I believe that it generally refers cosmetically, ie, there may be a minor scratch or blemish on the product.
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As far as i know B-stock is anything that does not cut it when it comes to quality control. Say a reciever comes out and it has a bubble on the clear plastic cover on the display, they will replace that plastic face and sell it as B-stock because that actual unit had a defect, even though the defect might have been replaced.
I dont think they can legally sell any unit with an individual serial number that has any type of repair done or any type of blemish or malfunctioning parts as "A" stock, regardless to weather or not the problem was repaired, it has to be categorized differently in order to protect the consumer from buying a piece of gear that was faulty when constructed and then repaired. A company labels this as B-stock which notifys that the unit failed its initial quality control inspection and may or may not have been fixed. They are not legally allowed to sell repaired equipment as "A" stock
With the example of the reciever with the bubble in the plastic, if it is to be repaired, and afterwards does not have the origional plastic part, it then can not be sold as "A" stock because an actual process of repair had been done on that particular unit.
weather or not the repair is to be done largely depends on the amount of work to correct it.
If the unit had a bad volume control, it might be a quick low cost replacement, however, if the chassis is scratched they might opt to sell it as is without replacing the chassis.
Most b-stock items are perfectly good units. You may find some with a blemish that the manufacturer opted not to take care of due to cost of replacement.
Most b-stock items have had the minor problems fixed and are just as good as the A-stock
If you can get ti with a warranty, and find there are no cosmetic issues, there should be no fear in purchasing b-stock
Thanks to all of you for your response. Although the question still begs to be answered, should it be disclosed to a buyer that the unit was originally a B stock item? In my case, the original box says "B Stock" on all four sides, but one wouldn't know other than that. And yes, mine did come with a factory warranty for everything except "cosmetic items", although that isn't an issue, as it is flawless.
Thanks again for your info.
It took me about 2-3 months to get my Sony SCD-777ES SACD player refunded from Sony. You have two options with Sony, if the item is a current item, they will replace it with a new one free of charge, option 2 is if the item is no longer in production, they will give you the replacement value or better yet, ask for another model that is current and then sell it on Agon for more then the replacement value of the old unit. That is what I did anyway.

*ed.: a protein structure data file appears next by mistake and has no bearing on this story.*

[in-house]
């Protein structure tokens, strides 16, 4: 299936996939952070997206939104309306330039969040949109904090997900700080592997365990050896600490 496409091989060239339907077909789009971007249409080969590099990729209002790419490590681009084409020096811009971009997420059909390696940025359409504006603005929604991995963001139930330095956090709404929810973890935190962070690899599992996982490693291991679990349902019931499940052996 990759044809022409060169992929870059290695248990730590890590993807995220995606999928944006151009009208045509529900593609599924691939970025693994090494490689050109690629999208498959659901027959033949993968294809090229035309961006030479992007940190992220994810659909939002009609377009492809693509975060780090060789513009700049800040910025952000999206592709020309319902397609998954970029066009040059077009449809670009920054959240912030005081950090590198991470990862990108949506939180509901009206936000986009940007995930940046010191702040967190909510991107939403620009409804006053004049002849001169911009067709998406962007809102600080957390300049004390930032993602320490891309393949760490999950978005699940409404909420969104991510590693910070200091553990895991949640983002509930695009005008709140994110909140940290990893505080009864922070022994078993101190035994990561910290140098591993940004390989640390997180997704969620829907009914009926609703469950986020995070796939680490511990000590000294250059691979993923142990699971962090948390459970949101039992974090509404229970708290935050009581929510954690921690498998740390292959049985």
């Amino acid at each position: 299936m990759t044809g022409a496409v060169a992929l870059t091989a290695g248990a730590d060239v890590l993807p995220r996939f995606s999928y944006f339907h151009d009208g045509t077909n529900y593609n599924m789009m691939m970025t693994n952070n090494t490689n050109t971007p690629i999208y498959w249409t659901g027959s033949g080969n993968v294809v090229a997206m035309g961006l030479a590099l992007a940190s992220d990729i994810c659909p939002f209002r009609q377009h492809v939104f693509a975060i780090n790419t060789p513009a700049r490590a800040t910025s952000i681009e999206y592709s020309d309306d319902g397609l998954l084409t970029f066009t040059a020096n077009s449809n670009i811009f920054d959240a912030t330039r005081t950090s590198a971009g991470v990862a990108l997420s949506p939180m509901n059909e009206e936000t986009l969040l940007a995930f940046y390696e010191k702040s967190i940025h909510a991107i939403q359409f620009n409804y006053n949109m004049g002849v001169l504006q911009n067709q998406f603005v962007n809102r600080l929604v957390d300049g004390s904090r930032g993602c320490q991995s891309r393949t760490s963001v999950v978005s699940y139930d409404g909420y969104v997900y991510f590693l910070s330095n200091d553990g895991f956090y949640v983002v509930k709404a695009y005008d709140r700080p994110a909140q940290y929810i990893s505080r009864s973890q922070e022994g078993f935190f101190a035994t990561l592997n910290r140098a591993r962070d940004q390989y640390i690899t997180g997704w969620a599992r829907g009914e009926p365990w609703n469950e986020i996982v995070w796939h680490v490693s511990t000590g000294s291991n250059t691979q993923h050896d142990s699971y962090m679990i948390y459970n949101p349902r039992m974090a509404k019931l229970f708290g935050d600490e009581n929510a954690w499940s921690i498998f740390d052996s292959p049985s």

You have to keep on the Sony service center at least every week and ask what your options and how long it will take. Keep up the faith, Sony will do the right thing even if it takes some effort on your part.
I once remembered "B" stock = cosmetically blemished unit,and 'Refurbished' was a seperate designation for a factory repaired item with a reduced warranty. "B" stock could have reduced warranty as well. Now "B" stock can mean many things;refurb,blemished,returned rechecked functional item,or even a maker clearing excess inventory by classifying as "B".This method can keep maker from upsetting established dealers.It can also give a dealer good stock to sell at reduced pricing with less chance of lowering product lines value.If it really works I do not know.It can be a way around signed dealer/seller agreements.
Sid42 I believe that if you are selling an item that was originally B-stock, the fact should be disclosed. I have an old HK cassette deck that I purchased as a B-stock item (some 18 years ago) and, like you, I could not find a mark on it. If I were to sell it today I would disclose the B-stock designation even though it would hardly matter at this point. I wouldnt want to be accused of attempting any sort of deception.
I can imagine how I would feel if I arranged an A-gon purchase and then unexpectedly received an item with a B stock label on the original box I would be a little irritated at the very least. Naturally, anyone advertising a used B-stock item will probably not get a blue-book price, but the unit didnt start out at full retail anyway.